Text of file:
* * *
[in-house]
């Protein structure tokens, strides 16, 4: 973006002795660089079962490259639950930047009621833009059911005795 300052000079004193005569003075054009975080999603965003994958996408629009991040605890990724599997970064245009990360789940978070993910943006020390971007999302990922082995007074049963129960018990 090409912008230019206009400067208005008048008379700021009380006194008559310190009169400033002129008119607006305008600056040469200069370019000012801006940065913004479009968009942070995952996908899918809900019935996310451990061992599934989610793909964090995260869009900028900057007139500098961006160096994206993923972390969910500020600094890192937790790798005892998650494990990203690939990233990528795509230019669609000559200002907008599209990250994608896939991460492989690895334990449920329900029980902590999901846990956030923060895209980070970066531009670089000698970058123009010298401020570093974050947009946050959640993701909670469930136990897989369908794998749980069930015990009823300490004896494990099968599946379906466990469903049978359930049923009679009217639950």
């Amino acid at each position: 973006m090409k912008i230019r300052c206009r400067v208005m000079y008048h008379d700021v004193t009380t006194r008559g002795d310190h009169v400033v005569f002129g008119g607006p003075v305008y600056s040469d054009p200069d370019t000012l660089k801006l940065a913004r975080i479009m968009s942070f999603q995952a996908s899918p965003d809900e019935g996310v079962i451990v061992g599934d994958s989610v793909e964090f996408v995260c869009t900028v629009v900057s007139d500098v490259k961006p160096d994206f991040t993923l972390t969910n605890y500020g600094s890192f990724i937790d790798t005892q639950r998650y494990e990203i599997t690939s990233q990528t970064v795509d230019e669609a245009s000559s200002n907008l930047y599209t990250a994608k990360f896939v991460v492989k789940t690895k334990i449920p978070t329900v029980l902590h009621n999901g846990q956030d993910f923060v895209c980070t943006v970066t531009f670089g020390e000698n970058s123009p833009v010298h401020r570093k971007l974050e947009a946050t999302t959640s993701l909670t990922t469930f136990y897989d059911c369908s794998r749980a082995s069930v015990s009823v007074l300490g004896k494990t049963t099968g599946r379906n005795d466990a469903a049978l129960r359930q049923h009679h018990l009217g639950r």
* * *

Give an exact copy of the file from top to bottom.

[in-house]
């Protein structure tokens, strides 16, 4: 973006002795660089079962490259639950930047009621833009059911005795 300052000079004193005569003075054009975080999603965003994958996408629009991040605890990724599997970064245009990360789940978070993910943006020390971007999302990922082995007074049963129960018990 090409912008230019206009400067208005008048008379700021009380006194008559310190009169400033002129008119607006305008600056040469200069370019000012801006940065913004479009968009942070995952996908899918809900019935996310451990061992599934989610793909964090995260869009900028900057007139500098961006160096994206993923972390969910500020600094890192937790790798005892998650494990990203690939990233990528795509230019669609000559200002907008599209990250994608896939991460492989690895334990449920329900029980902590999901846990956030923060895209980070970066531009670089000698970058123009010298401020570093974050947009946050959640993701909670469930136990897989369908794998749980069930015990009823300490004896494990099968599946379906466990469903049978359930049923009679009217639950």
């Amino acid at each position: 973006m090409k912008i230019r300052c206009r400067v208005m000079y008048h008379d700021v004193t009380t006194r008559g002795d310190h009169v400033v005569f002129g008119g607006p003075v305008y600056s040469d054009p200069d370019t000012l660089k801006l940065a913004r975080i479009m968009s942070f999603q995952a996908s899918p965003d809900e019935g996310v079962i451990v061992g599934d994958s989610v793909e964090f996408v995260c869009t900028v629009v900057s007139d500098v490259k961006p160096d994206f991040t993923l972390t969910n605890y500020g600094s890192f990724i937790d790798t005892q639950r998650y494990e990203i599997t690939s990233q990528t970064v795509d230019e669609a245009s000559s200002n907008l930047y599209t990250a994608k990360f896939v991460v492989k789940t690895k334990i449920p978070t329900v029980l902590h009621n999901g846990q956030d993910f923060v895209c980070t943006v970066t531009f670089g020390e000698n970058s123009p833009v010298h401020r570093k971007l974050e947009a946050t999302t959640s993701l909670t990922t469930f136990y897989d059911c369908s794998r749980a082995s069930v015990s009823v007074l300490g004896k494990t049963t099968g599946r379906n005795d466990a469903a049978l129960r359930q049923h009679h018990l009217g639950r």